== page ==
15. Method according to claim 11, characterized in that said resonant excitation and off resonance detection (TONROF) procedure is applied to a non-steady sequence of composite pulses known as spin lock spin echo (SLSE), which maintains the nuclear quadrupolar resonance (NQR) echo signal during an effective time T2, higher than the decay T2 of the pulse sequence and consisting of:
application to the compound of a first high frequency pulse from said first magnetic field H1 with an amplitude able of reorientate magnetization of quadrupolar nuclei at a 90° angle and a 0° phase for said direct digital synthetizer (DDS);
when a period of time τ has elapsed, application of a new high frequency pulse, now of double duration or capable of reorienting sample 180° and 90° phase regarding that of the previous pulse so that exactly at a same period τ from the ending of said high frequency new pulse, the spin echo appears;
repetition of the above step until n echoes are collected, and digitalize and sum same.
16. Method according to claim 1, characterized in that said third magnetic field H2 may be pulsed in synchronism with pulses of H0, in those cases in which a convenient insulation of the nuclear quadrupolar resonance signal produced by spins A against interferences produced by H2 were not possible.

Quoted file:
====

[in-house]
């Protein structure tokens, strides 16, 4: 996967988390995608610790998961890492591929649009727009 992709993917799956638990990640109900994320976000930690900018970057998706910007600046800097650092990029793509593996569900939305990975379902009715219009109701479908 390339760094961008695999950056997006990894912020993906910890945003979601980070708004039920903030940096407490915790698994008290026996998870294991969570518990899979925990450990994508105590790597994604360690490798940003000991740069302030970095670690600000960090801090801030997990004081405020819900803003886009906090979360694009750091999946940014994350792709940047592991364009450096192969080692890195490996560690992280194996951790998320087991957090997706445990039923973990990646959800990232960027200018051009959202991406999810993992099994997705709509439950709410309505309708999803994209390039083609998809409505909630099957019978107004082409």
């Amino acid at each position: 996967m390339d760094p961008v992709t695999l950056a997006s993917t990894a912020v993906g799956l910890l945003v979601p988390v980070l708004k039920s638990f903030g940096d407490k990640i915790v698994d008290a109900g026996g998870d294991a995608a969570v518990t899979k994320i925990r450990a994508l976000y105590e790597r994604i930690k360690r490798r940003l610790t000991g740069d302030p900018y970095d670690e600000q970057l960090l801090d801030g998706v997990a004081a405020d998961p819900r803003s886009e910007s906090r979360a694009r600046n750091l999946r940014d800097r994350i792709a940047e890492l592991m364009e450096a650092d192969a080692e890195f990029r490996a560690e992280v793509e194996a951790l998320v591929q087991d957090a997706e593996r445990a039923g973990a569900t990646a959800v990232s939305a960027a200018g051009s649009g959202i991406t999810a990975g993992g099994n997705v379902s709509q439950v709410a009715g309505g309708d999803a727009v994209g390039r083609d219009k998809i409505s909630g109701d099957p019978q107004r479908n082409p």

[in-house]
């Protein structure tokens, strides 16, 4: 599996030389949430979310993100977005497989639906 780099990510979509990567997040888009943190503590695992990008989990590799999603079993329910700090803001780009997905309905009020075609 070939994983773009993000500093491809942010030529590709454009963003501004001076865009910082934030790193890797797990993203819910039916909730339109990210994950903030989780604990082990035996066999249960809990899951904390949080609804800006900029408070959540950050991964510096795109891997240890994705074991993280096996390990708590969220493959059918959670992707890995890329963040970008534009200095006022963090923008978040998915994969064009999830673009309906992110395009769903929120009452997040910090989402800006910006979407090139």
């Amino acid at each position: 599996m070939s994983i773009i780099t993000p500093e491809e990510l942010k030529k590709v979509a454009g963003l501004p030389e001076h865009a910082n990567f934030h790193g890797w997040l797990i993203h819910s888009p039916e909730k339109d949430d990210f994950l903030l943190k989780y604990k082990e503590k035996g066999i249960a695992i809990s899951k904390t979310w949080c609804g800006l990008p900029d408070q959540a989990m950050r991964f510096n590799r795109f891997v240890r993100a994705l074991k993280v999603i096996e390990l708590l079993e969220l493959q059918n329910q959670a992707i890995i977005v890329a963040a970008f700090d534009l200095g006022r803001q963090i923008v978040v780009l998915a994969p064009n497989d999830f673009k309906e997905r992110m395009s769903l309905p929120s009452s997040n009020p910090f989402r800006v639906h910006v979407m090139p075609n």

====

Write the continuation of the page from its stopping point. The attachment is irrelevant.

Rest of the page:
17. A method for the detection and/or analysis of compounds exhibiting double nuclear quadrupolar resonance, said compounds bearing a spins A nuclei group and a spins B nuclei group, capable of quadrupolar resonance, characterized in that said method comprises the simultaneous application to said spins A nuclei group of a first oscillating magnetic field H1 at its quadrupolar resonance frequency, and to said spins B nuclei group a second oscillating magnetic field H2 at its quadrupolar resonance frequency.
18. Method according to claim 17, characterized in that spins B nuclei group possesses a quadrupolar coupling constant which depends from the quadrupolar spectrum of said spins B nuclei group.
19. Method according to claim 18, characterized in that said quadrupolar coupling constant is generally small.
20. Method according to claim 17, characterized in that said first magnetic field H1 to which said spins A nuclei group is subjected is uniform and oscillates at high frequency.